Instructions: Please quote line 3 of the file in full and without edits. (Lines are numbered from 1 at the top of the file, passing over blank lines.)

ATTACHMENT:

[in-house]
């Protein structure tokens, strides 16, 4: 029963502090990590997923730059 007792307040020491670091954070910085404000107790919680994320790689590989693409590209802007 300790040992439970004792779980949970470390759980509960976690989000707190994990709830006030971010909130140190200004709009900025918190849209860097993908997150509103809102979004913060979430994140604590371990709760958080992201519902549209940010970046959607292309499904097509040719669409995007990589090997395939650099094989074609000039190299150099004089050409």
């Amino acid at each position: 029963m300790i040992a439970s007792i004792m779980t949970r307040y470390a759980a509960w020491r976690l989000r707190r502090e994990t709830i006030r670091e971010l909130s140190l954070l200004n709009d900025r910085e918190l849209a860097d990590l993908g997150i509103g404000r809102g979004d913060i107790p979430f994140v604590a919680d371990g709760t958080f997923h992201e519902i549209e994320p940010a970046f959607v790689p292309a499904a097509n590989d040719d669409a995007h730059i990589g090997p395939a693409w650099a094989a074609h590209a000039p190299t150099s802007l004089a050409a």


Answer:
């Amino acid at each position: 029963m300790i040992a439970s007792i004792m779980t949970r307040y470390a759980a509960w020491r976690l989000r707190r502090e994990t709830i006030r670091e971010l909130s140190l954070l200004n709009d900025r910085e918190l849209a860097d990590l993908g997150i509103g404000r809102g979004d913060i107790p979430f994140v604590a919680d371990g709760t958080f997923h992201e519902i549209e994320p940010a970046f959607v790689p292309a499904a097509n590989d040719d669409a995007h730059i990589g090997p395939a693409w650099a094989a074609h590209a000039p190299t150099s802007l004089a050409a």